Arlene Foster says Tory-DUP pact is not dead
ARLENE Foster has insisted her party's confidence and supply deal with the Tories is not dead.
Mrs Foster's party has been seeking to apply pressure to the Tory leader in recent days because the DUP is opposed to the EU-UK plan on the grounds that it may lead to regulatory differences between Northern Ireland and Britain.
Earlier this week, the DUP MPs abstained from votes on government amendments to the Finance Bill, while supporting one tabled by Labour.
Asked at what point she would consider ending DUP's support for the government and if it was "dead" Mrs Foster said: "We're not there yet."
- Leo Varadkar voices hope that Brexit deal can be signed off this weekend
- Church leaders call for respect in Brexit debate
- Theresa May to return to Brussels ahead of draft deal sign-off
Speaking about the confidence-and-supply arrangement, she added: "It's not dying but we need to see a rethink in relation to this withdrawal agreement.
"We need to see a better deal for Northern Ireland and a better deal for the United Kingdom."
Earlier, DUP MP Jim Shannon warned the British government that it faces a "rude awakening" over its draft EU withdrawal deal.
Secretary of State Karen Bradley, who appeared before the Northern Ireland Affairs Committee yesterday, faced strong opposition from DUP members.
The unionist party is opposed to the draft deal amid fears it could see the north remain within the EU customs union, effectively creating a border in the Irish Sea.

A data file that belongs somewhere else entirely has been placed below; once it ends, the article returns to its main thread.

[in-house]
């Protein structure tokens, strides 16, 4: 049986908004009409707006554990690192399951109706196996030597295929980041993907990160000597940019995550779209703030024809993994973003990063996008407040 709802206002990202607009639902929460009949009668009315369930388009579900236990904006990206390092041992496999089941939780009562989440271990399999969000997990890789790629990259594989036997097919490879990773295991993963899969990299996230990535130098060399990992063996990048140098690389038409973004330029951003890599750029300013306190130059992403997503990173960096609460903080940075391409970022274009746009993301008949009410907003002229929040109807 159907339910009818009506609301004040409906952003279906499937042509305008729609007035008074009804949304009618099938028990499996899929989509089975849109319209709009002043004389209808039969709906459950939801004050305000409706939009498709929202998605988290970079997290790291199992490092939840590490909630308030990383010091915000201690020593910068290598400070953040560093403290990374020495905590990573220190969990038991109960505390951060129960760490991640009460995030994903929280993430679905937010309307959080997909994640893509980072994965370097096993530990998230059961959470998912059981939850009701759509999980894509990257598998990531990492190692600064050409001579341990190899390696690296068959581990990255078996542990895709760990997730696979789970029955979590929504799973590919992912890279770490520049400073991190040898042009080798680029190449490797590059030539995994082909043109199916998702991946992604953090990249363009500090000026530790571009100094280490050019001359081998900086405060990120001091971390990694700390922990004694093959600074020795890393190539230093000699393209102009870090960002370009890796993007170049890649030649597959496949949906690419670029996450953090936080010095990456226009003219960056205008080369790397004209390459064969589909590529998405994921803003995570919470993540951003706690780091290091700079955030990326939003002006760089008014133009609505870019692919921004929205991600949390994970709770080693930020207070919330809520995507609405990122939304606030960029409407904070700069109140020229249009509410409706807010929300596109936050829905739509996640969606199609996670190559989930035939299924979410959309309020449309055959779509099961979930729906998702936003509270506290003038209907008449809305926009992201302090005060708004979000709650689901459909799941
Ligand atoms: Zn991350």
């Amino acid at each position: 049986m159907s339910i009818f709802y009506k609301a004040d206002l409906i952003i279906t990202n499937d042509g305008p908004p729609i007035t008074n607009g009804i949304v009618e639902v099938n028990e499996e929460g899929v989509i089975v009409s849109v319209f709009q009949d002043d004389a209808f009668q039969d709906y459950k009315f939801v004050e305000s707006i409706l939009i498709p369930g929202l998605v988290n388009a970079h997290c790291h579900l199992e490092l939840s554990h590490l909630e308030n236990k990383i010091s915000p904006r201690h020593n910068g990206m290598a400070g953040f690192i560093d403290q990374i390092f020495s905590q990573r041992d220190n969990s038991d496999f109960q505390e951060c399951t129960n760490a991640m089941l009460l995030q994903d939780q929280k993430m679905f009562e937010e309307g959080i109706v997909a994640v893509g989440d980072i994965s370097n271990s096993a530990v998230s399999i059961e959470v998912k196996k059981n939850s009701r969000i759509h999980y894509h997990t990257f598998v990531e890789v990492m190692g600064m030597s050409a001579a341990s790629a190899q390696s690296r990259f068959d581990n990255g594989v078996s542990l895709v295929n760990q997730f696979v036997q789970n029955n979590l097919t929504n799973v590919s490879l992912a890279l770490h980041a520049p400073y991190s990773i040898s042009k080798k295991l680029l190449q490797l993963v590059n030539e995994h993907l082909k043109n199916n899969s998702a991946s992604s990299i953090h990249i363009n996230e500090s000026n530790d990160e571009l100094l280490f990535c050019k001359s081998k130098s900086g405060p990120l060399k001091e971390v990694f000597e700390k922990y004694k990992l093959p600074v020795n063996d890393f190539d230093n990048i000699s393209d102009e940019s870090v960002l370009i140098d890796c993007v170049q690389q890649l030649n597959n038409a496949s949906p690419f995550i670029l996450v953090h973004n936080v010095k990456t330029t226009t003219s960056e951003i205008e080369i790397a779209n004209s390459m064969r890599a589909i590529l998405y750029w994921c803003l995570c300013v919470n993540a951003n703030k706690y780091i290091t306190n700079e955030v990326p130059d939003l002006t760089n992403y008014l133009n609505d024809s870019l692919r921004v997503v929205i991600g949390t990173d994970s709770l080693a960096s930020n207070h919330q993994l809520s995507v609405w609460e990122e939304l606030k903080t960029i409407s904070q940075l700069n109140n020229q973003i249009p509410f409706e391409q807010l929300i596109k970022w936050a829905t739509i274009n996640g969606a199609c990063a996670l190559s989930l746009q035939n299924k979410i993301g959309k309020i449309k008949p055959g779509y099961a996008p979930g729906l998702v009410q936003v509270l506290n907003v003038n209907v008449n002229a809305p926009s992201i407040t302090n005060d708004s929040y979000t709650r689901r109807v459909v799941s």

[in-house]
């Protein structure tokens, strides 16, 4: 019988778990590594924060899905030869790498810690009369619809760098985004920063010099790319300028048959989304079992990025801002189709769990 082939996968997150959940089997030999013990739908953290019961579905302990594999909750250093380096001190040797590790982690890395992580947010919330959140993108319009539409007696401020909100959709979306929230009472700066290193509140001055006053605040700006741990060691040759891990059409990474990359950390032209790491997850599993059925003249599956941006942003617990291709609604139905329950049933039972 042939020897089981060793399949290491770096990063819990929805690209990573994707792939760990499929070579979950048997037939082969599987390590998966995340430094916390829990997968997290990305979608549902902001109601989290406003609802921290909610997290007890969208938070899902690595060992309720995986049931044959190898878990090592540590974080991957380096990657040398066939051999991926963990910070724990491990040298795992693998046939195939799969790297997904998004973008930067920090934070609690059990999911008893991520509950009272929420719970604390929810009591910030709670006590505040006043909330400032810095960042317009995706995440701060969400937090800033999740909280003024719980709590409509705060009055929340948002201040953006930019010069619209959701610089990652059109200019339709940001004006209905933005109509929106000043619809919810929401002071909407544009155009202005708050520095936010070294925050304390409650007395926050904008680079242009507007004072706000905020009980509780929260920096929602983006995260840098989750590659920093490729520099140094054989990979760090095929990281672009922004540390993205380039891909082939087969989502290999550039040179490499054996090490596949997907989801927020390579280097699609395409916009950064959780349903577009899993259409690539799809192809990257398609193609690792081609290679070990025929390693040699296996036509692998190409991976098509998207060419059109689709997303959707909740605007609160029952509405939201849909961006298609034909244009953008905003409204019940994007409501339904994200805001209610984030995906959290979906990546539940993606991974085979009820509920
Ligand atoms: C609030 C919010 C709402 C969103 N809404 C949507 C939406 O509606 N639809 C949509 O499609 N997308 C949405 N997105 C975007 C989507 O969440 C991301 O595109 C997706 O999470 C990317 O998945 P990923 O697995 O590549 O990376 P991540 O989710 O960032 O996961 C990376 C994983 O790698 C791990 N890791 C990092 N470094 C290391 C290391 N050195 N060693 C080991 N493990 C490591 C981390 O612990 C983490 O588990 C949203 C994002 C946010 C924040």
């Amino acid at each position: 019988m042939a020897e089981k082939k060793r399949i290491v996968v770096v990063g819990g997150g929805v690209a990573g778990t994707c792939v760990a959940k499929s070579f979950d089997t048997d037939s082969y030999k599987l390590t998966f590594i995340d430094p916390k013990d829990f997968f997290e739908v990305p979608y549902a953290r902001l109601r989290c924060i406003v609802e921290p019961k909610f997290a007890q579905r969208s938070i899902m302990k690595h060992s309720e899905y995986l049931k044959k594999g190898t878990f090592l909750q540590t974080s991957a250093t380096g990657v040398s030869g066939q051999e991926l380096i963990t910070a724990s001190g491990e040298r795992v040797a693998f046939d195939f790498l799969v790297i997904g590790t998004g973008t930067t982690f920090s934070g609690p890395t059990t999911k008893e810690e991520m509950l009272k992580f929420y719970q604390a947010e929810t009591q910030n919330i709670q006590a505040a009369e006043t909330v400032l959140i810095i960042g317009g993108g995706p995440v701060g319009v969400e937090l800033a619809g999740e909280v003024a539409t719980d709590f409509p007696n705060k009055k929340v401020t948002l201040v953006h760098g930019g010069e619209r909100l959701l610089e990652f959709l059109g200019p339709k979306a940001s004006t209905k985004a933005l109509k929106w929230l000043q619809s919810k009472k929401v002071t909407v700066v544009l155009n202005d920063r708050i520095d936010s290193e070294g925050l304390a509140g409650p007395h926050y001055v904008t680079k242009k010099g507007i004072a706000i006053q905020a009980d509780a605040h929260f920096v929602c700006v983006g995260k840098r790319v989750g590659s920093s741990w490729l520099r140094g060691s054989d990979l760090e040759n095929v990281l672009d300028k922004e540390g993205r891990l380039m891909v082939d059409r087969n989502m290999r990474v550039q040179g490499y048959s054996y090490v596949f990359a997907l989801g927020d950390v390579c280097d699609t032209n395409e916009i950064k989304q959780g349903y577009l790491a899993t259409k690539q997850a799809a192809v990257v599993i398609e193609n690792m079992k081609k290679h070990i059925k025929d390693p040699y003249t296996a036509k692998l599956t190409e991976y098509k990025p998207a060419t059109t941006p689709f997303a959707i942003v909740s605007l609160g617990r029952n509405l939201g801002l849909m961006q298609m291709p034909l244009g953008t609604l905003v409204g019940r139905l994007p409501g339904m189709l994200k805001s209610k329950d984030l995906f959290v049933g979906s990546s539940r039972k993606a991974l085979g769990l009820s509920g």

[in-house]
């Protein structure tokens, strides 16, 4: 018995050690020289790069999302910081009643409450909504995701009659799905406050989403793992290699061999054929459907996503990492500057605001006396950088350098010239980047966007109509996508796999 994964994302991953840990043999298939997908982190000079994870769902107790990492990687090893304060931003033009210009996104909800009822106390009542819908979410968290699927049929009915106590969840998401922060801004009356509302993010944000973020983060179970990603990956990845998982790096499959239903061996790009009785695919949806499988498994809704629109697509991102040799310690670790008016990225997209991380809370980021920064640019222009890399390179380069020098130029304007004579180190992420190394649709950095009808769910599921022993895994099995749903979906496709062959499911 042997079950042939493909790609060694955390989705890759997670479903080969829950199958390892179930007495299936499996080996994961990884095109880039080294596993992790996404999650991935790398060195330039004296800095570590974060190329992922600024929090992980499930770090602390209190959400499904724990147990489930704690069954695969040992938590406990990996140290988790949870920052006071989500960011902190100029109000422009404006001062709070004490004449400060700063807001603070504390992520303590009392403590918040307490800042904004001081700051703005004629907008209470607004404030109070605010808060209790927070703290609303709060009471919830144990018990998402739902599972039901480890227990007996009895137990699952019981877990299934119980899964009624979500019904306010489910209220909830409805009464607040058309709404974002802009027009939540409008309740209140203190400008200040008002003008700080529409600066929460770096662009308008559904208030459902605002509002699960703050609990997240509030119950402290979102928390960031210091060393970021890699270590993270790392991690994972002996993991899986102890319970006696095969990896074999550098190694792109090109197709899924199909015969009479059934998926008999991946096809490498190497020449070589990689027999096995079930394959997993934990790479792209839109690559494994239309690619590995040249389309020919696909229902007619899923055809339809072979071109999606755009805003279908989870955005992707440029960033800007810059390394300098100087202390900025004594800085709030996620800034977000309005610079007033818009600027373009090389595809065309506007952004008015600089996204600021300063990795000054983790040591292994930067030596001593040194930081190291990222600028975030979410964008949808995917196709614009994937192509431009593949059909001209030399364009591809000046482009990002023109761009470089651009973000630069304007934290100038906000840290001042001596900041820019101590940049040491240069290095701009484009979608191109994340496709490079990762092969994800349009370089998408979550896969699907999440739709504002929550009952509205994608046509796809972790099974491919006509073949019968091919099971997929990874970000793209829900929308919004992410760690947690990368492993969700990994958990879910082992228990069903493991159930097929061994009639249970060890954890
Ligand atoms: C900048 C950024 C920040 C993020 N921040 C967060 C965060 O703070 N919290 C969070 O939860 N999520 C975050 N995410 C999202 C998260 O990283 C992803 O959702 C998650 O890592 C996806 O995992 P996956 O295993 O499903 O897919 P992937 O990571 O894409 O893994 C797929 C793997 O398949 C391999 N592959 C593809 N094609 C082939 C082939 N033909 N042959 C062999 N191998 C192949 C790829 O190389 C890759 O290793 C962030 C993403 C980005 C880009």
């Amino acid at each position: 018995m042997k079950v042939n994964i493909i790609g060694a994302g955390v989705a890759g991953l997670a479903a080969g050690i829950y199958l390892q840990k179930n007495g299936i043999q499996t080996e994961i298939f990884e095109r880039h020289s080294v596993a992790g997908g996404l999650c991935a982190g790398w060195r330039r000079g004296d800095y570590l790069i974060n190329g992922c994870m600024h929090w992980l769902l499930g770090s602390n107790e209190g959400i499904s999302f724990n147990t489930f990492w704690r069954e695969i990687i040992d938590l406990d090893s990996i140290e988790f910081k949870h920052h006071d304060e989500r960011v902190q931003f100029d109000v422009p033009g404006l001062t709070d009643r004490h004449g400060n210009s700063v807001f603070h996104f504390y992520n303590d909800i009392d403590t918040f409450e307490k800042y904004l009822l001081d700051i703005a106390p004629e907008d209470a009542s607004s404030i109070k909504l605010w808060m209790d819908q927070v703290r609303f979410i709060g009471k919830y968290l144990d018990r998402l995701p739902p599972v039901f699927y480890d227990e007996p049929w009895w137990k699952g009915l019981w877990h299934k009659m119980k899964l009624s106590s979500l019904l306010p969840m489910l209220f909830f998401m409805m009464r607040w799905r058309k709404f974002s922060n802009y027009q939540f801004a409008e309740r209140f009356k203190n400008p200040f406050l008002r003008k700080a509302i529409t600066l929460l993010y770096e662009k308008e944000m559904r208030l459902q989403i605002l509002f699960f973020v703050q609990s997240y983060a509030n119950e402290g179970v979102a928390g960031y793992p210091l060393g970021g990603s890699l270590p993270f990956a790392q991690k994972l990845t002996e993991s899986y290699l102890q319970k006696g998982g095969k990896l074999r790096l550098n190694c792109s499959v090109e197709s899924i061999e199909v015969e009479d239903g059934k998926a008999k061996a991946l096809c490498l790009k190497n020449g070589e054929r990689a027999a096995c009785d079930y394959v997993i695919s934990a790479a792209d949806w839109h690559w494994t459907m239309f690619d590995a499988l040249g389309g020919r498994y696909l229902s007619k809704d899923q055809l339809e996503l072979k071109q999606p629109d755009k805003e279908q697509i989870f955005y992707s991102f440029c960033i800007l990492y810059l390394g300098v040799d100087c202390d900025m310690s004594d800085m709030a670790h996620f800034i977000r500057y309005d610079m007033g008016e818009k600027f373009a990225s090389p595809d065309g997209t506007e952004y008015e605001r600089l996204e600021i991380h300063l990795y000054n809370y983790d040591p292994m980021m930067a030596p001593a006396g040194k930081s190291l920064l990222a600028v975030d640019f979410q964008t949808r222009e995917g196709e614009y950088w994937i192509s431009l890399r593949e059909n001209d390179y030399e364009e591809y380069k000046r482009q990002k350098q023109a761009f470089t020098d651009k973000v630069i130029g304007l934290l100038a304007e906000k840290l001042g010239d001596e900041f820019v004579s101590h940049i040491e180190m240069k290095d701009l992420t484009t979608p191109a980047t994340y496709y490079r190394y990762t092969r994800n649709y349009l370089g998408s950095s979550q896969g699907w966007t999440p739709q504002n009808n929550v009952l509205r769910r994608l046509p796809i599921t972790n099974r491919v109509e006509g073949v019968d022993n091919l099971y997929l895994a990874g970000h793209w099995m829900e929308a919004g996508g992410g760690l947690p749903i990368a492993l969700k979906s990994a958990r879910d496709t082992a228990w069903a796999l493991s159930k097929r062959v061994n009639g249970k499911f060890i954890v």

The Strangford MP told Mrs Bradley she needed to seek wider views on the deal.
- Brexit backstop 'should include Britain as well as north'
- Irish government 'wants to control north', claims Dominic Raab
"If you don't cast your net wider and seek opinions of other people and stop seeking the... one blinkered opinion, which it is clear to me that some people are pursuing, then you are going to get a very rude awakening," he said.
The withdrawal deal was agreed in principle by Prime Minister Theresa May and the EU last week.
Ms Bradley acknowledged a difference of opinion with Mr Shannon but said government is about taking decisions and providing leadership.
"The safeguards put in place, the reassurances given, the way that the EU dislike the backstop, means as a legal construct, not as a person or country, there is no way that there will be a situation where we can be bound into the backstop indefinitely," she said.
"The right thing to do is to accept the deal and to get the future relationship and make sure we never go into the backstop in any way."